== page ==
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Frame Flow between Government and the News Media and its Effects on the Public: Framing of North Korea

Frame Flow between Government and the News Media and its Effects on the Public: Framing of North Korea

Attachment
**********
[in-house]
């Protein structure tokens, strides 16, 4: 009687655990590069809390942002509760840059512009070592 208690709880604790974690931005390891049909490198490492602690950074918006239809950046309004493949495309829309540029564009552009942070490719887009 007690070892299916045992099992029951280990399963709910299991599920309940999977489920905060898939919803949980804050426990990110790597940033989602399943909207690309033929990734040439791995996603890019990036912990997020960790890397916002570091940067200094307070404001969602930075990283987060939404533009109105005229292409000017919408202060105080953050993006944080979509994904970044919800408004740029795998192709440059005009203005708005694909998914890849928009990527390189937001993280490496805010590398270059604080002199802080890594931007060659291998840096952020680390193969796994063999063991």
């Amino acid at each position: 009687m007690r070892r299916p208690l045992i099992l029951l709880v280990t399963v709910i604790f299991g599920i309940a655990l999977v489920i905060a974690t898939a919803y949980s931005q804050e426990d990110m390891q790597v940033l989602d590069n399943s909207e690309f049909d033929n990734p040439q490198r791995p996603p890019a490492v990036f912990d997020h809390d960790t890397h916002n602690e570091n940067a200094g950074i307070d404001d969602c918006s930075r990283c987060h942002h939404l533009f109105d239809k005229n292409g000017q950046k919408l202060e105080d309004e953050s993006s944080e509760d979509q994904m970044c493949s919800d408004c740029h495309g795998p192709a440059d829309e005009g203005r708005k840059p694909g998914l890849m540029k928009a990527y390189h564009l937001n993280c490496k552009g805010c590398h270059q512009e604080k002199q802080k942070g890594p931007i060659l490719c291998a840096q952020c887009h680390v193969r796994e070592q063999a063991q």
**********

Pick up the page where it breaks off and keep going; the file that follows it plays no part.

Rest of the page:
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  International Journal of Public Opinion Research Vol.    No.    The Author    . Published by Oxford University Press on behalf of The World Association for Public Opinion Research. All rights reserved.doi:  .  /ijpor/edp   Advance Access publication    May   FRAME FLOW BETWEEN GOVERNMENTAND THE NEWS MEDIA AND ITSEFFECTS ON THE PUBLIC: FRAMING OFNORTH KOREA  Jeongsub Lim and Hyunjin Seo ABSTRACT Public opinion is likely to be susceptible to the way a government and the news mediaframe foreign countries, because unlike domestic issues, foreign news is typicallybeyond a person’s direct experience. How does the American public respond toforeign news when its government and the news media promote competing framesand change their prominence according to the relations between the U.S. and thatforeign country? The present study shows this frame building and frame effects byusing a public opinion poll and content analysis of U.S. policy statements and mediacoverage. North Korea was chosen because its visibility to the American public hasincreased since President George W. Bush designated it as one of the countries in the‘‘axis of evil’’. The results show that during a four-month period, the U.S.government and the newspaper produced three competing frames, and that themagnitude of the frames shifted as U.S.–North Korean relationships shifted. Theseshifts in turn made the American public choose economic sanctions over militarysolutions toward the country. When it comes to U.S. foreign policy, three actors emerge: the U.S.government, the U.S. news media, and the U.S. public. However, the threeactors do not equally contribute to foreign policy because it is rare for thepublic to exert a direct influence on either the U.S. government or the media (Entman,   ). Instead, the U.S. government and the U.S. newsmedia are able to influence the American public’s perceptions and attitudestoward foreign countries.An example is President George W. Bush’s State of Union address in  . He branded North Korea as part of the ‘‘axis of evil’’ along with Iran This article was first submitted to  IJPOR  January 14, 2008. The final version was received March 2, 2009.  and pre-war Iraq, indicating that North Korea was a major threat to thesecurity of U.S. citizens. After his speech, North Korea received intensiveattention from both the U.S. government and the U.S. news media. The U.S.government and the news media framed North Korea in using multiple termswhich directly affected public perception of such things as North Korea as aU.S. security threat, or the U.S. government’s ability to productively negotiatewith the country.When they consume these policy statements and news coverage concerningNorth Korea, the American people receive competing frames generated by theU.S. government and the news media regarding the country. This is a‘‘competitive situation’’ where people pay attention to competing frames,whether in equal or unequal amounts (Chong & Druckman,   ). The levelof attention given to the competing frames about North Korea is likely to behigh because a foreign country is a complex world that is out of direct reach(Lippmann,   ; McCombs, Danielian, & Wanta,   ), making people relyincreasingly on a government’s official statements and news coverage tounderstand foreign issues. The implications of frame competition have startedto draw scholarly attention (Chong & Druckman,   ; Entman,   ,   ),but few studies have addressed the question of how the public responds tocompeting frames having varying magnitudes, which are targeted towardforeign countries, and specifically North Korea.To fill this gap, the present study examines how the U.S. government andthe news media frame discourse on North Korea and what specific frames aretransferred from the U.S. government and the U.S. news media to theAmerican public.FRAMING EFFECTS AND FRAME COMPETITIONThe present study is based on framing studies that directly address framingpatterns of both presidents and elites, and the news media. The main focus of the study is how the U.S. government and the U.S. media frame discourse onNorth Korea. Gamson (  ) and Gamson and Modigliani (  ) provide aguiding definition of a frame, defining it as a core organizing idea for makingsense of real-time events or issues. Specifically, Gamson and Modigliani(  ) define a frame as ‘‘a central organizing idea or story line that providesmeaning to an unfolding strip of events, weaving a connection among them’’(p.   ). Other scholars present similar definitions, arguing that a frame makessense of reality for individuals and journalists (Entman,   ; Gitlin,   ;Scheufele,   ; Tuchman,   ). This definition suits the present study’spurpose of conceptualizing and measuring frames built by the U.S.government and the U.S. news media. For instance, President George W.Bush’s framing patterns of North Korea is likely to represent his major idea of  FRAME FLOW BETWEEN GOVERNMENT AND THE NEWS MEDIA    how to organize policy statements on North Korea.  The New York Times ’framing patterns of the country capture the newspaper’s core idea that guidescoverage of the country.However, governmental frames are different from media frames in termsof scope and level. First, governmental frames aim to facilitate desirablepolicies and constrain undesirable policies (Levin,   ). Accordingly, theyreflect a government’s policy preferences and try to make the public accept thepreferences (Rottinghaus,   ). By contrast, media frames base themselves onnewsroom routines as to how to cover and interpret social reality (Tuchman,  ). That is why media frames capture the characteristics of news (Entman,  ). Second, governmental frames have advantages over media frames incrafting foreign policy because the president and high-ranking officials controlinformation flow from governmental departments to the news media bydeciding which policy statements can be released (Entman,   ). In thissense, governmental frames are likely to guide media frames, although thelatter can affect the former.Framing scholars explain framing effects in terms of three social cognitiveconcepts: availability, accessibility, and applicability (Chong & Druckman,  ; Scheufele,   ; Scheufele & Tewksbury,   ). Availability meansthat information needs to be saved in memory for retrieval for attitudeformations, and accessibility is the ready availability and activation of thatinformation in the memory. Applicability refers to making connection betweenframed objects and a frame. For instance, when government’s policystatements focus on an applicable connection between the axis-of-evildesignation and North Korea, there are overlapping meanings and implicationsbetween the two terms. Chong and Druckman (  ) propose that such aconnection is most likely to occur when interpretations conveyed by a frameand a frame’s persuasiveness are increasingly present. Therefore, when peoplestore the meanings and implications of the axis of evil in memory and thosepieces of information are easily accessible, people are able to make sense of theconnection.Several experimental studies found evidence of framing effects. Forinstance, a conflict-framed news story made people show negative feelingstoward university administration (Price, Tewksbury, & Powers,   ). Mediaframing of the Ku Klux Klan controversy significantly influenced tolerance forthe group, with the perceived importance of different values mediating theeffects (Nelson, Clawson, & Oxley,   ). News stories focusing on either anissue or a strategy influenced individuals’ perceptions toward civic duty, andthe effects were moderated by education (Valentino, Beckmann, & Buhr,  ). When an issue such as the introduction of the euro was constructedin terms of the human interest frame, individuals’ capacity to recall specificbits of information decreased (Valkenburg, Semetko, & de Vreese,   ).   INTERNATIONAL JOURNAL OF PUBLIC OPINION RESEARCH  When stem cell funding was framed in terms of either a benefit frame oran ethics frame, individuals who read benefit-framed stories were more likelyto support the funding than those who read ethics-framed stories (Shen,  ).However, previous social cognitive explanations and subsequent findingsdid not consider the possibility that in the real world, people receive multipleframes, which have equal or unequal magnitude. This idea leads to framecompetition. Chong and Druckman (  ) link this competitive nature toframing effects, and suggest that people consume messages that are likely tocontain equal portions of multiple strong frames or weak frames or unequalportions of multiple strong frames or weak frames. The strength andprevalence of the frame in messages determine to a substantial degree theeffects of framing on public opinion. Druckman (  ) also points out thatmultiple competing frames influence the effects of each individual frame onpublic opinion. Saris and Sniderman (  ) found that people demonstratedhigher support for government spending on the poor when consuming twodifferent frames invoking positive and negative responses than thoseconsuming a single frame.FRAMING AND FOREIGN POLICYAlthough these prior works serve as a useful guideline, their applications toU.S. foreign policy areas are limited because they concentrate on domesticissues such as stem-cell research or racial discrimination, and do not explainhow the framing of foreign countries affects public opinion. Furthermore, inforeign affairs, there are multiple competing frames, as there are in domesticsocial concerns, such as immigration, the financial crisis, or crime. Thesesocial concerns can be learned by people’s personal experiences orinterpersonal connections. However, understanding the nature of foreignaffairs is fundamentally different from that of domestic social concerns.Foreign issues are far away from people’s everyday lives, therefore theAmerican people cannot utilize their personal experiences to understand theimplications of the U.S. government’s policy toward North Korea, unless theythemselves are policy makers.Accordingly, an alternative theoretical work directly addressing theimplications of a frame for foreign policy is needed, particularly Entman’s(  ,   ) cascading network activation model. The basic idea behind thismodel is that a frame constructed by government at a high level activatesrelevant thoughts and feelings in elites and the news media at lower levels, andfinally the public at the bottom. Although a frame can be pumped from thepublic to government, it is frequently observed in foreign policy areas that atop-down frame flow is more likely than such a bottom-up flow. However, the FRAME FLOW BETWEEN GOVERNMENT AND THE NEWS MEDIA    government keeps an eye on the news media’s coverage patterns because of their influence on public opinion. In this light, the news media have thelegitimacy to influence government’s foreign policy, as shown in prior research(Tallman & McKerns,   ).According to Entman’s cascading network activation model, governmentand the news media have, to a greater degree than the public, the power toinitiate frames and distribute them to the public by constructing an effectivediscourse about foreign countries. Such a discourse refers to the interactiveprocess of developing meanings and communicating these to social actors(O’Sullivan, Hartley, Saunders, Montgomery, & Fiske,   ). Discoursefacilitated by government and the news media captures a president’sannouncements in press conferences, radio addresses, and media coverage.This is part of elite discourse: it is initiated and promoted by elites such asthe president, the president’s press secretary, or major newspapers (Zaller,  ). As Kinder and Sanders (  ) point out, an elite discourse involvesa frame, and Simon and Xenos (  ) suggest that a frame providesconnections between concepts in constructing political issues. Makingconnections between issues in a specific context is a crucial strategy forpolicy makers and the news media. Specifically, government and the newsmedia compete for a frame in foreign policy areas because a frame defineswhat is accepted as reality and its interpretations. Entman (  ) pointsout this frame competition by using the ‘‘frame contestation’’ betweenPresident George W. Bush and journalists on Afghan issues as an example.President Bush focused on military attacks on the Taliban government of Afghanistan as his remedy frame. In response to Bush’s frame, two journalists,Seymour Hersh and Thomas Friedman reported the link of the Saudigovernment to terrorism and emphasized that the Saudi government could bea more serious danger than Afghanistan. In response to this framecompetition, other U.S. major newspapers published follow-up news storieson the issue. This case exemplifies that a frame has counter frames and thatthis situation yields a continuum from dominance of a single frame tocontestation among different frames to standoff between competing frames(Entman,   ,   ).Therefore, it would be reasonable to argue that the U.S. government andthe U.S. media are likely to create frames reflecting their organizing principleswhen constructing discourse on North Korea. The present study defines thisstage as frame building and poses the following research questions, as no priorstudies have provided clear guidelines as to the issues: RQ1 : What frames did the U.S. government develop to constructdiscourse on North Korea since President George W. Bush’s axis-of-evilspeech?   INTERNATIONAL JOURNAL OF PUBLIC OPINION RESEARCH